Clare College Cambridge

Archive Collection Policy

The Clare College Archive Collection Policy is in place to help locate records and memorabilia that fill in gaps or replace damaged and delicate archival items. In particular, photographs of matriculation groups, individuals and sporting events as well as any records of College clubs and societies from the 1960s onwards would be welcome additions to the Archives. Please contact the Archivist if you have any items you would like to donate or to have copied for the Archives.

Archive Collection Policy

 

Clare College Archives is the record repository of Clare College, a college of the University of Cambridge, founded in 1326. The repository is a constituent of the Forbes Mellon Library, reporting to the Archive Sub-Committee. This collection policy is deliberately flexible to allow each potential accession to be judged on its own merits.

Mission statement

The purpose of the Archives is to collect, preserve and promote the documentary evidence for the history and life of the College. This includes records of its administration and finances, land and property ownership, College clubs and societies and individual members of the College. Many of these records date from the sixteenth century although the earliest period of the College is not well documented since a large proportion of the original muniments were destroyed in a fire in Old Court in 1521. Nevertheless, the Archives are a valuable resource for the history of the College up to the present day.

Scope of the collection

We collect official records of the College, papers of individuals connected with the College and also items which illustrate a cross-section of College life and which might not normally survive as part of the official record. The following types of material are accepted: paper and parchment archives; maps, plans, drawings, engravings and photographic prints; audio-visual and electronic records; College newsletters, magazines and other publications; posters, menu cards and, where appropriate, some artefacts. Copies and transcripts are only acquired where the originals are not available and the material is of sufficient importance to our collections.

Methods of acquisition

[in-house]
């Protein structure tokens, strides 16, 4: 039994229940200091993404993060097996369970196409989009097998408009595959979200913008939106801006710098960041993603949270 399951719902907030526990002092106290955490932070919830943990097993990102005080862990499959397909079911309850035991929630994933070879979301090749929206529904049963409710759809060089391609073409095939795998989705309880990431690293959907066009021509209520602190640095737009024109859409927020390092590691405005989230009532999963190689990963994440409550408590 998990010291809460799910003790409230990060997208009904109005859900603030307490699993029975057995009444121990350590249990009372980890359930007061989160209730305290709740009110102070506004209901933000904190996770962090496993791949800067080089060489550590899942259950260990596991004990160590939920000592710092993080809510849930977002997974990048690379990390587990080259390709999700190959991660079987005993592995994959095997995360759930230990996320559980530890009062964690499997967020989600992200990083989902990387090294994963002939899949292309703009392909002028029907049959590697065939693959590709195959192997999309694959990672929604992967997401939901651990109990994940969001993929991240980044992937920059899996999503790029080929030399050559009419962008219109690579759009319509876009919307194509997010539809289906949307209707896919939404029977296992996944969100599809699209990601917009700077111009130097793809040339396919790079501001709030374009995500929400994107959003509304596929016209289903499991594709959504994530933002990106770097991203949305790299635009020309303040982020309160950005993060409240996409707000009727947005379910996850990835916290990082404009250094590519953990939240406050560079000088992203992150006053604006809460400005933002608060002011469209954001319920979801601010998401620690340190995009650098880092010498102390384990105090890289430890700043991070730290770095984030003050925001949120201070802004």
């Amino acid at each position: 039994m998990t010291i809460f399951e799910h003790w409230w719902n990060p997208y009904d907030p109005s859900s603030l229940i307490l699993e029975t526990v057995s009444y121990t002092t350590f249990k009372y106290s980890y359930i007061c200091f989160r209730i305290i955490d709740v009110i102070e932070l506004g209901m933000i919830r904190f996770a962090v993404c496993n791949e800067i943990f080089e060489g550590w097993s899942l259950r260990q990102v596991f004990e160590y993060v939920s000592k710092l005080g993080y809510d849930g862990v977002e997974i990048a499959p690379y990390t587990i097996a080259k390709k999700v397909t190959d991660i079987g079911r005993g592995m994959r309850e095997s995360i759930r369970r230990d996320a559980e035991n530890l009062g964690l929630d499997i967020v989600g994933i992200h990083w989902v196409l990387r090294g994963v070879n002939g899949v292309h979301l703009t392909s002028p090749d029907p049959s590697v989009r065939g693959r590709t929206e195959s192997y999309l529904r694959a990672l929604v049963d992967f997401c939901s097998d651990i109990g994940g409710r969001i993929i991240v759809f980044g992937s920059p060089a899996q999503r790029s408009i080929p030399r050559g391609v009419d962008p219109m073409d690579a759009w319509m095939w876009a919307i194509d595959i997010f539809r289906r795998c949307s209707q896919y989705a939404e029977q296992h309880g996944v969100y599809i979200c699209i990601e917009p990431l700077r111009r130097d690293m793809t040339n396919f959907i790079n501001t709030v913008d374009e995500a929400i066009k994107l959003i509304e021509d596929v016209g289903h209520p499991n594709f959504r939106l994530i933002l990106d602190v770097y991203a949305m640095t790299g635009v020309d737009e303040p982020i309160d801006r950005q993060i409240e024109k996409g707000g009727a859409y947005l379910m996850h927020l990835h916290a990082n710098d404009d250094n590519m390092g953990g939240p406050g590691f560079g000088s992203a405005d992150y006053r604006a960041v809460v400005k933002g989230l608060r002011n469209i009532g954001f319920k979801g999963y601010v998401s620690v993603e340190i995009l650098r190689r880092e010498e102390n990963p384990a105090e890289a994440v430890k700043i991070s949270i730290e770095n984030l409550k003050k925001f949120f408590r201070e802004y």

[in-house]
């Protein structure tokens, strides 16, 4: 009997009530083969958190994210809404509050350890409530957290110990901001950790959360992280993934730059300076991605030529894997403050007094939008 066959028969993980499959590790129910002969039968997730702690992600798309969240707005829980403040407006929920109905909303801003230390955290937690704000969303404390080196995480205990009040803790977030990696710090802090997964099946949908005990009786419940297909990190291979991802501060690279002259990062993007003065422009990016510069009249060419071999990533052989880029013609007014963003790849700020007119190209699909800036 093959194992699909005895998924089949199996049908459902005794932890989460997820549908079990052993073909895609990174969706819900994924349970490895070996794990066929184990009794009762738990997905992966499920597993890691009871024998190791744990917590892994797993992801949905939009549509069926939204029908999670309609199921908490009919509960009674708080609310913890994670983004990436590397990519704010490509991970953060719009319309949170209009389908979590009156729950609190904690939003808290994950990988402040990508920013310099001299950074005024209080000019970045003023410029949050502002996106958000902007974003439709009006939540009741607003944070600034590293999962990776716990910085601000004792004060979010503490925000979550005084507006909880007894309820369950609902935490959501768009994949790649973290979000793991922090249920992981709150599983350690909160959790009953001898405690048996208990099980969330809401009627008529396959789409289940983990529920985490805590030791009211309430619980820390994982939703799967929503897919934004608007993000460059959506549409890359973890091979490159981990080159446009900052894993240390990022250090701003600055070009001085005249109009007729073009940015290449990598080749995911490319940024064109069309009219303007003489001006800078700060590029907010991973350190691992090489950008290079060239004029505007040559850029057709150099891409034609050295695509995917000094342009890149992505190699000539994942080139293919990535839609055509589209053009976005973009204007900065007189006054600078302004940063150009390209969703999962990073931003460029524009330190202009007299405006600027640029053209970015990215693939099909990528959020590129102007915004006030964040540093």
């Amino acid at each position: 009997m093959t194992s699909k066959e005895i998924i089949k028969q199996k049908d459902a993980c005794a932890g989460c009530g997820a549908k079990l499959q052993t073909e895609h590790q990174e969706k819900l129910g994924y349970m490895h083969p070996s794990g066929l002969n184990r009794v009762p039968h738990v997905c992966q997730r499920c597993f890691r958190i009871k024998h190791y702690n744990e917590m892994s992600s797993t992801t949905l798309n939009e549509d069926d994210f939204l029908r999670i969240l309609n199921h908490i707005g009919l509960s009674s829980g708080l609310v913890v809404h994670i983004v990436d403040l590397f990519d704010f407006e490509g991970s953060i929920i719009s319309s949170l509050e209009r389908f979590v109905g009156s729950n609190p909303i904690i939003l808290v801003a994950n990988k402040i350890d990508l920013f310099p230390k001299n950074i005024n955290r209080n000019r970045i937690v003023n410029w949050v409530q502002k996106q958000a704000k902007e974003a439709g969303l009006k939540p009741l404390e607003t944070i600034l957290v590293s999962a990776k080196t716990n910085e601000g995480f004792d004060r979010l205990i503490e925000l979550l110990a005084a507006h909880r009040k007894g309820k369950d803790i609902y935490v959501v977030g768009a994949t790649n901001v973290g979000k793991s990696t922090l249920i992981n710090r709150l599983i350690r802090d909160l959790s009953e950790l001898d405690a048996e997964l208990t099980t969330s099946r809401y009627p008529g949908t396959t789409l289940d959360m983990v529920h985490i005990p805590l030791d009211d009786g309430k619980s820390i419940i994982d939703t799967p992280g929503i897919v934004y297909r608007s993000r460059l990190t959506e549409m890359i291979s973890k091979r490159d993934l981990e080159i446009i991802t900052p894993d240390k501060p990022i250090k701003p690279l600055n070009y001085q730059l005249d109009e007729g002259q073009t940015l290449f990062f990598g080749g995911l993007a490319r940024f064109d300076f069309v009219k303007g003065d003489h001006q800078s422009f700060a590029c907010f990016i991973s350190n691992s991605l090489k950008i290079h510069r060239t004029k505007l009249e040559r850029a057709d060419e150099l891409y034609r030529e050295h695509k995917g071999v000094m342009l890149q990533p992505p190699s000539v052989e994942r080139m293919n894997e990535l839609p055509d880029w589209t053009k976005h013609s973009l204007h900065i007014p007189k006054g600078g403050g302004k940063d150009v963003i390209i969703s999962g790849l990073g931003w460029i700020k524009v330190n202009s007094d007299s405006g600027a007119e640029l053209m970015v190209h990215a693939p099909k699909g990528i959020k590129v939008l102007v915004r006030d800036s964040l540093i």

Through good records management practices, institutional records are transferred to the College archive by arrangement with College departments when they are no longer in use. Only records judged to have an administrative, legal, financial or research value will be transferred for permanent retention and this is outlined in the College retention schedule that has been compiled by the archivist in conjunction with heads of department.

Records from external sources will be acquired by gift and deposit. Gifts are preferred because they ensure that an archive will be permanently preserved and available for research. We shall, in consultation with donors, evaluate and select only material that compliments the existing records held in the College archive or that fills in any gaps in the College’s historical memory. Duplicate or ephemeral material identified in the initial processing of an archive will be returned to the donor or destroyed in a secure manner, according to the donor's instructions.

Material will be accepted with guidelines on Data Protection and Freedom of Information in mind. Donors' wishes on the confidentiality and copyright status of material will be agreed in advance.

We aim to assist donors in finding the most appropriate home for their records and may redirect donors towards another archive repository if their records would be better suited there.

The Archives will not normally purchase any material, unless in exceptional circumstances.

Responsibilities 

All records received will be accessioned and receipted to the donor and notice of major new acquisitions will be made public at the earliest opportunity, usually via Janus, the online Cambridge archive catalogue, once they have been sorted, catalogued, and (where relevant) indexed.

We have an obligation to store, preserve and make accessible the archives in our custody in accordance with current professional standards.

Endorsed by the College Council November 2012

This policy is subject to review after five years.

Robert Athol, Edgar Bowring Archivist, November 2012